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Kachikwu promises more refineries




‘Borrowed funds will be for capital projects’
As part of strategies to end the fuel crisis, new refineries will soon be built, the Minister of State for Petroleum Resources, Dr. Ibe Kachikwu, said yesterday.

The new refineries, when fully operational, will enable Nigeria to export petroleum resources to other countries, he affirmed.

Kachikwu spoke at a town hall meeting organised by the Federal Ministry of Information in Kaduna.

On the occasion, the Minister of information, Lai Mohammed noted that the ministry decided to organize the town hall meetings to unveil the Federal Government’s scorecard in the past one year.

On his part, the Minister of State for Budget and National Planning, Hajiya Zainab Ahmed, said that the government would achieve its revenue projections to finance the 2016 budget.

She said: “We know there is a lot of pessimism about the very ambitious revenue projection in the 2016 budget, planned on oil bench-mark of 38 dollar per barrel.

“However, with the current oil price of 46 dollars per barrel, the Federal Government is very much optimistic that the revenue target will be largely achieved.“

Meanwhile, the Debt Management Office (DMO) has said that all monies to be borrowed to finance the 2016 budget deficit would be used strictly for funding capital projects.

The DMO’s Director-General, Dr. Abraham Nwankwo, said this at a workshop on “Public Debt and the Challenge of Financing Nigeria’s Economic Recovery” organised for Capital Market Correspondents Association of Nigeria (CAMCAN) in Lagos.

He pointed out that the deficit would be funded both locally and externally as stated in the budget.

According to Nwankwo, the DMO will look at the right debt mix, stressing that the deficit could be sourced from the World Bank, Africa Development Bank and the Nigeria Export-Import Bank.

Muhammed stated that Nigerians “voted for us believing that we will carry out our promises. So how have we fared so far? Well, we campaigned on three broad areas: To tackle insecurity, fight corruption and revive the economy.”

On the fight against insecurity, he said: “We have performed a rare feat by subduing Boko Haram, making it impossible for the group to carry out any more spectacular attacks as it did in the past when it virtually strolled into Abuja to attack the police Headquarters and the UN Complex.

“Some will argue that the insurgents are still carrying out sporadic suicide bombings and other attacks, even though they are now very few. Well, our answer to that is simple: By its very nature, no insurgency ends suddenly. They taper off with time. Insurgencies are not conventional wars and no agreements are signed to silence the guns.”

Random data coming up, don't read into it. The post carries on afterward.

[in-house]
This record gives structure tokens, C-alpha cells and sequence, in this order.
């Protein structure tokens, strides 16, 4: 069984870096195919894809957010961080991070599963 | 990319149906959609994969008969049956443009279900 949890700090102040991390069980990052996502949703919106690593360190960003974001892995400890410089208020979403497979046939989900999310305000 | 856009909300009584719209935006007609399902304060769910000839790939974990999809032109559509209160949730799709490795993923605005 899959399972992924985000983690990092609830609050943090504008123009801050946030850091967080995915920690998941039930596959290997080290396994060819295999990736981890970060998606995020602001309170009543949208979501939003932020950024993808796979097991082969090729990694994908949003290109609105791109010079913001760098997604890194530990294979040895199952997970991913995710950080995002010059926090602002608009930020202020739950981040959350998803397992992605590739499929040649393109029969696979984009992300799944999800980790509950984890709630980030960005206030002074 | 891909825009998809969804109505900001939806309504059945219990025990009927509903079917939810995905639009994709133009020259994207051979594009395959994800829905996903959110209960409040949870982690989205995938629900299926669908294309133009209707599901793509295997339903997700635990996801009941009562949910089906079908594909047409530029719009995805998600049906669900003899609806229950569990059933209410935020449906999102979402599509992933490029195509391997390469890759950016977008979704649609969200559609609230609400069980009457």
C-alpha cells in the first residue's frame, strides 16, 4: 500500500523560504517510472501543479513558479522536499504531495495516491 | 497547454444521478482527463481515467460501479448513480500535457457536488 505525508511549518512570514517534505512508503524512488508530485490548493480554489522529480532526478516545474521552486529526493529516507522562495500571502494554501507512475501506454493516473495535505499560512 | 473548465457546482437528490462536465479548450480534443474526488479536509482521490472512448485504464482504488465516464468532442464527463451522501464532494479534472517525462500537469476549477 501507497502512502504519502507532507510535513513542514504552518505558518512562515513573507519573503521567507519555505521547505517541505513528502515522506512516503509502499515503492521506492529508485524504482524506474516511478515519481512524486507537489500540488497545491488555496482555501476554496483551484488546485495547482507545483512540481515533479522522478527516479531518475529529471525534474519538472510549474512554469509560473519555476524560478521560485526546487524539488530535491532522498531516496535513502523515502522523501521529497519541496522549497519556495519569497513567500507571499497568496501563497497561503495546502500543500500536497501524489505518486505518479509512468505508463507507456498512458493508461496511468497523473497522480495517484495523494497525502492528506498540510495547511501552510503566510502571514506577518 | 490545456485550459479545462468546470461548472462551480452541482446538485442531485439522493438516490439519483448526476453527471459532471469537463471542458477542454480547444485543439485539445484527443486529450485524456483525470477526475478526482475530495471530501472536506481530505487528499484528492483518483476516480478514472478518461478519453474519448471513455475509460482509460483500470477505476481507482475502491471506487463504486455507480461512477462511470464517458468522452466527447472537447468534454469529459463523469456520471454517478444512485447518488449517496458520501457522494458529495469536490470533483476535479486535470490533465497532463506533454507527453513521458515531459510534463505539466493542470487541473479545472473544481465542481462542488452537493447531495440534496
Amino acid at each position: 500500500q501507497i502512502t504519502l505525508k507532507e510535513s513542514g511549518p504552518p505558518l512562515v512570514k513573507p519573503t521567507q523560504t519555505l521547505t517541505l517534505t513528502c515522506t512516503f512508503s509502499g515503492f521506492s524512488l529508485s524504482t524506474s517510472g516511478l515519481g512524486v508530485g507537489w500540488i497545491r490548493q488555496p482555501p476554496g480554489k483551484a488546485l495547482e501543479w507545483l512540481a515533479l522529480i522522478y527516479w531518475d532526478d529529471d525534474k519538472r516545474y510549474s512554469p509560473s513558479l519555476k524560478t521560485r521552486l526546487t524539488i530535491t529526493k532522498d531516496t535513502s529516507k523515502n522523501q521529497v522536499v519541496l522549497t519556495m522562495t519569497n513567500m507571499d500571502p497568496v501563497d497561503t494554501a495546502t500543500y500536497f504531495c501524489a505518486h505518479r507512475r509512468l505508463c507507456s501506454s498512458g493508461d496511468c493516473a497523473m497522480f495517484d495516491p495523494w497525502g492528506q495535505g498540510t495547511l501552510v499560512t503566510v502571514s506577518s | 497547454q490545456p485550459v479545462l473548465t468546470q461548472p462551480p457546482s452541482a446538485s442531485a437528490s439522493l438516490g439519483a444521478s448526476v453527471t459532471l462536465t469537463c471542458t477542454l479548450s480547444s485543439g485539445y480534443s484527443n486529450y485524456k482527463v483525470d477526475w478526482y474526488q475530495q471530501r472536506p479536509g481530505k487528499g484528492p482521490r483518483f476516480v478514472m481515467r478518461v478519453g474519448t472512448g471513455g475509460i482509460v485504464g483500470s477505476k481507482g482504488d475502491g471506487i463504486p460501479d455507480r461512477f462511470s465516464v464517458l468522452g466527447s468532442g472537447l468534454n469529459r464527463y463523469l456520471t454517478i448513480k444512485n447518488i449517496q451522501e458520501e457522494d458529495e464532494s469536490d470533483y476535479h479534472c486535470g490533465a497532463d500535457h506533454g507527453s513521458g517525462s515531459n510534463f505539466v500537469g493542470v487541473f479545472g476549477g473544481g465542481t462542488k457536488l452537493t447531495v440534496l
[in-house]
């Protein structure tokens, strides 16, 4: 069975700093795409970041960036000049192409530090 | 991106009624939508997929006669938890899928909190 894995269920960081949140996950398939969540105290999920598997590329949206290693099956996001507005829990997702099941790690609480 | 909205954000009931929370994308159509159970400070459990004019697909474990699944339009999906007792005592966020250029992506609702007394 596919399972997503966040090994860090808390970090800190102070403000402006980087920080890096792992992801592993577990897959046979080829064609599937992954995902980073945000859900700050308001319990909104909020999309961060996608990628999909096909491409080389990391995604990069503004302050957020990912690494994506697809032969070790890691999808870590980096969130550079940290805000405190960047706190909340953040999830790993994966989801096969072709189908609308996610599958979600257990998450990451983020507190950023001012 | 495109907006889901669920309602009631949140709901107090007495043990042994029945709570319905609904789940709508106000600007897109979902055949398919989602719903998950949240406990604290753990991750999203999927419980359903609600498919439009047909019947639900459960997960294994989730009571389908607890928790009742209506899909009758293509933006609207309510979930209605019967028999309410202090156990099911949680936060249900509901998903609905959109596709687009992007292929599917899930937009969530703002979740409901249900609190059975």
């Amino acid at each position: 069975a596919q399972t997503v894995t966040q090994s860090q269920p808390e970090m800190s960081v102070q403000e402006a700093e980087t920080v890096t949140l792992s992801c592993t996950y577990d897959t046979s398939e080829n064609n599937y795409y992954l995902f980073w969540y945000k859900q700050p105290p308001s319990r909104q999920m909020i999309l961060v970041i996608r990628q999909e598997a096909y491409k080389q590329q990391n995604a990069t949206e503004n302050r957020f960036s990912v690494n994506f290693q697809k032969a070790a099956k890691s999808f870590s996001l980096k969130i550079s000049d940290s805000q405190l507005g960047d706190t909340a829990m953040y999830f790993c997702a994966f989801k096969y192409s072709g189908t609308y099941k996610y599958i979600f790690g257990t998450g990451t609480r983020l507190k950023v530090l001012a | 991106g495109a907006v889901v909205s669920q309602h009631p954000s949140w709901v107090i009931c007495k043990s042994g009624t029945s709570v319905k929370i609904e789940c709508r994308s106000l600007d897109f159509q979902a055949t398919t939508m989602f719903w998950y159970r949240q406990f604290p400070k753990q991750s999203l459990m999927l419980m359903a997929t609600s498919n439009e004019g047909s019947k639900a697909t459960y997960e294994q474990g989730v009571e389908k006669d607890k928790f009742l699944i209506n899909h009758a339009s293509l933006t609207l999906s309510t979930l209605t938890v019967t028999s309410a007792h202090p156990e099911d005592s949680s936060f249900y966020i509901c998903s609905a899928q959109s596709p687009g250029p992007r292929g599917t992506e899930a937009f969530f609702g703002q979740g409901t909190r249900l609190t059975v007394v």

On the fight against corruption, as the minister stated: “Today, Nigerians are less tolerant of corruption and corrupt people than before. This is because we have raised the bar in the fight against this cankerworm. Thanks to the sensitization campaign we launched earlier this year, Nigerians now know the cost of corruption, instead of just talking about it in the abstract.”

“The government is also diligently prosecuting those alleged to have looted our commonwealth. With the support of the Judiciary, these cases will be disposed of expeditiously.”

He added: “This Administration has decided to turn the disaster of the fall in the price of oil to a blessing by working to diversify our economy away from oil.

Agriculture, Solid Minerals, Culture and Tourism are some of the sectors we are currently working to rejuvenate so they can earn huge revenues for the country and create jobs. While these efforts are on, the Administration has decided to plug all financial leakages through the Treasury Singles Account (TSA), into which trillions have accrued so far.”

Apart from the Governor of Kaduna State, Mallam Nasir El-Rufai who was present, other ministers at the town hall meeting included the ministers of Solid Minerals (Dr. Kayode Fayemi) and the Interior (Abdulrahman Dambazau).

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1 Comment
  • emmanuel kalu

    This is more talk. how are you going to solve the current fuel crisis and what is the timeline to build and start operating a refinery. The only solution in the downstream sector is to deregulate it and allow the markets decide what price, supply, demand and infrastructure they need.